Sinclair Davidson spotted the interesting debate in the The New Zealand Initiative's weekly email update on whether or not to lengthen the three-year parliamentary term to four year.
Oliver Hartwich wants the term lengthened:
Elections are about choosing people we trust and task with decision-making on problems we may not even know at the time of the election. If you are uncomfortable with that then you have not understood the concept of parliamentary democracy.
The more substantive problem with three-year terms is that it leaves little time for parliamentary work. With new MPs and positions reshuffled, it takes the best part of a year for a new parliament to start functioning. Parliament also typically descends into a pre-election campaign well before the likely end of its term.
Currently this leaves just about one year for good, substantial governance. Increasing electoral terms to four years would double this quieter mid-term period when parliament can properly fulfill its role as the legislature. It would allow more time for good law-making, and it could well result in a better quality of policy. It might even encourage governments to undertake necessary reforms, even if their positive results do not materialise immediately.
Luke Malpass disagrees:
The arguments for four- (or five-) year fixed parliamentary term can be summed up as stability, predictability and giving government time to implement its agenda. By having a longer fixed term, government governs better.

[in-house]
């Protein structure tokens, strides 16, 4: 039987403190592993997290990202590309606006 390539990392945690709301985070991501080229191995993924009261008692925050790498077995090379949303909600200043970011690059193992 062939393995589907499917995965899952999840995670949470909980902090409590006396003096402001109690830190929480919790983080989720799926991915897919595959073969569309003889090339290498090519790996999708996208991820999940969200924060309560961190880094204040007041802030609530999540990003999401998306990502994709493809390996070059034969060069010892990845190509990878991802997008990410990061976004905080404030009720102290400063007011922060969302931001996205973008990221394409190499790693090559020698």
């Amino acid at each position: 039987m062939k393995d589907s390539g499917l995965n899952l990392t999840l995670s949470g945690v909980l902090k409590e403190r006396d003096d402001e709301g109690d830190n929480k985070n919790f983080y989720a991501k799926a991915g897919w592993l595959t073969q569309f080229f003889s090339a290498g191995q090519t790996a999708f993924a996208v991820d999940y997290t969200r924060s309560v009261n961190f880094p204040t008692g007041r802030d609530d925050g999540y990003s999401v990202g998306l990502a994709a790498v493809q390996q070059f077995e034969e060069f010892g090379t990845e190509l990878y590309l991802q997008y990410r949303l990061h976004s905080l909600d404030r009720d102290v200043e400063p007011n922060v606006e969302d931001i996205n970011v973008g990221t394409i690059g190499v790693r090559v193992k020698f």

This is all well but ignores the basic principle that liberal democracies are founded upon: fear of tyranny. This fear is institutionalised through checks and balances to limit power of government.
“I’m inclined to agree with Luke,” says Sinclair. Me too. “Luke’s point about tyranny is decisive. The only way to keep the bastards honest is to throw them out of office. That means shorter not longer electoral periods.”
Oliver reckons the “substantive problem with three-year terms is that it leaves little time for parliamentary work.” But this is not a bug, it’s a feature! It’s the parliamentary work they’re doing that is making our lives worse.
“Increasing electoral terms to four years would double this quieter mid-term period when parliament can properly fulfil its role as the legislature,” says a deluded Oliver Hartwich. Because these bastards are not in there legislating to make our lives better, or freer, or more prosperous, and they haven’t been for a very long time indeed--and if Oliver or anyone truly thinks they are then they’re either blind or stupid.
As Mark Twain used to say, neither life, liberty nor property is safe while parliament is in session. If a three-year term means parliament is in session for fewer hours—and in those fewer hours less work is being done—then I’m all for shortening parliamentary terms, not making them longer.
Indeed, if a three-year term really only leaves one year when parliament fulfils its role as the legislature, then I’m all for making the parliamentary term only two years. Then the bastards wouldn’t have time to do anything at all substantial.
And how bad could that be?